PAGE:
2. Right-click again on the Sales table and select “Reference”. We now have a second query that is identical to the Sales table, because it is simply pointing to the Sales table. Any changes to the Sales table will affect this new query, which is probably called Sales (2) at this point.

  3. Rename Sales (2) to pmEarliestDate. I recommend you put no spaces in the name as that complicates things later on.

  4. Right-Click and ensure “Enable Load” is not checked. Not only is there no need to load this, it will create an error as lists cannot be loaded into Power BI or Power Pivot.

  5. Select the Date column (#1 in the above image)

  6. On the Transform tab, select Date (#2), then Earliest (#3).

Now we have the earliest date as a list. A single item list. In my sample data, it is Jan 2, 2015. Jan 1 was a holiday, so I didn’t expect any data there, but remember, I need to make this a full year, so let’s tweak the formula that was generated by Power Query.

  1. Power Query used the List.Min() function to the earliest date. List.Min(Source[Date])

  2. We need to extract the year first, so wrap that in Date.Year(). Now it is just 2015.

  3. Now convert it back to a date, starting with January 2. Wrap step 2 with #date(year,1,1). The final formula is:

= #date(Date.Year(List.Min(Source[Date])),1,1)

If you were on a fiscal year, you’d need to do a bit more math to get this to July 1, 2014, for example, but still pretty easy to do. You’ve probably figured out by now that #date() is the same things as DATE() in Excel, taking year, month, and day for the arguments.

Now, we need the last date. I’ll repeat the steps above on my OpenPOs table’s date column, but instead of the Earliest date, I want the Latest date. My final formula is:

= #date(Date.Year(List.Max(Source[Expected Receipt Date])),12,31)

This will give me a date of Dec 31, 2020 since the latest date in that table is Mar 31, 2020. Note this time Power Query used the List.Max function to get the latest date in the table.

Now I know my first and last date, and both are calculated dynamically. If dates in my source tables change, so to these two parameters.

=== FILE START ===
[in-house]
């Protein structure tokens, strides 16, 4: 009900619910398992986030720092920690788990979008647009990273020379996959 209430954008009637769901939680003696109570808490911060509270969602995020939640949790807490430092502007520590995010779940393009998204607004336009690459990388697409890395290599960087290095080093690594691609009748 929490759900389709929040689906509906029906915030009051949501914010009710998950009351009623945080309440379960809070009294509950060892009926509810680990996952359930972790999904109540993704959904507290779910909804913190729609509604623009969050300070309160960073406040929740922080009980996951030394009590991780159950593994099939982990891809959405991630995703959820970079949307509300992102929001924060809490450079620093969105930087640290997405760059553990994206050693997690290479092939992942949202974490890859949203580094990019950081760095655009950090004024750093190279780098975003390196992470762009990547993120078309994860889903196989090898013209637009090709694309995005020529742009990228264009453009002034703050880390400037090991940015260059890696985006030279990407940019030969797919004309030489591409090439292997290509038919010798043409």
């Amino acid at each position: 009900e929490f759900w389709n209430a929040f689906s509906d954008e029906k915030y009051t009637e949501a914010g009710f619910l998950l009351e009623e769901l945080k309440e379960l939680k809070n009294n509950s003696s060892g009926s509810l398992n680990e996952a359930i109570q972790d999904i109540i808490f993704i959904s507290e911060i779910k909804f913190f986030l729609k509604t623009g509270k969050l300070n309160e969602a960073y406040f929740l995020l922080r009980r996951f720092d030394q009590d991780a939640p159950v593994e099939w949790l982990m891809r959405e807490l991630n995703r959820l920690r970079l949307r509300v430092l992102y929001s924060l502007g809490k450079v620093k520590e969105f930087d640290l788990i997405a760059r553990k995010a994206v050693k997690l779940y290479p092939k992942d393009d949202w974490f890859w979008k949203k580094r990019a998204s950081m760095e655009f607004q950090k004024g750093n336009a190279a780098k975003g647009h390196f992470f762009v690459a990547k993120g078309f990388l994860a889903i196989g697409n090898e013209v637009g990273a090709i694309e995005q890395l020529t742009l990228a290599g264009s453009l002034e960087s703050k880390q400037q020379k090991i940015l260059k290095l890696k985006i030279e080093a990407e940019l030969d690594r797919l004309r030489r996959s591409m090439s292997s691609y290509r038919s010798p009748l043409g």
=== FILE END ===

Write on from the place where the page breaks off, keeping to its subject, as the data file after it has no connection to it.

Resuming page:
So how do we make the Date table we created use these dates? Remember our original Date table started with this Source line:

= {Number.From(#date(2018,1,1))..Number.From(#date(2019,12,31))}

We need to edit that formula a bit. We just get rid of the hard coded dates, and replace with our dynamically calculated dates. It becomes this:

= {Number.From(pmEarliestDate)..Number.From(pmLatestDate)}

Now we have a date table with 2,192 consecutive dates from Jan 1, 2015 to Dec 31, 2020, with leap years accounted for automatically for us.

So why did I create a reference from both the Sales and OpenPOs table, and ensure those original table are not loaded? Now I can tweak my date ranges in those original tables, and the dynamic dates will account for it. So if my actual sales table has history going back to 1995, I can filter that in the original sales table to be 2015 and later if I want, and my actual data and Date table will reflect that.

Same thing with my OpenPOs table. I’ve seen companies put fake data, say Dec 31, 2999, for things like blanket POs, or some future forecast, or whatever. I don’t want a date table or actual data going out that far, so I limit it to realistic date ranges in the OpenPOs table with a filter on the Date column.

To load relevant data, I need to create two more references:

  1. Create a reference from Sales, and call it Sales Data.

  2. Create a reference from OpenPOs, and call it Open Purchase Orders.

  3. Makes sure “Enable Load” is checked for both of these.

  4. At this point, in both tables, you can do any further transformations, such as removing columns, grouping data, or whatever you want. Because these transformations are on references to original Sales and OpenPOs table, the original tables are unaffected, and the Date table will be unaffected, which is what you want.

It can help to see how the queries are related to each other. Click on the View tab in Power Query, then Query Dependencies. You should see something similar to this:

20190317 - Query Dependencies.png

You can see how the calculation of the earliest date, pmEarliestDate, and the Sales Data query both come from the original Sales query, but changes in the Sale Data query will not affect the date calculation. You can also see which queries are loaded into Power BI from here, and which have the load disabled.

Finally, I need to enhance the Date table. Right now, it is just dates. But to have rich reporting capabilities, we need things like month names and numbers, quarters, years, etc. I’ll create a few as a place to get started:

  1. Select the Date column in the Date table, then on the Add Columns tab, select Date, Month, Month. This gives us the month number.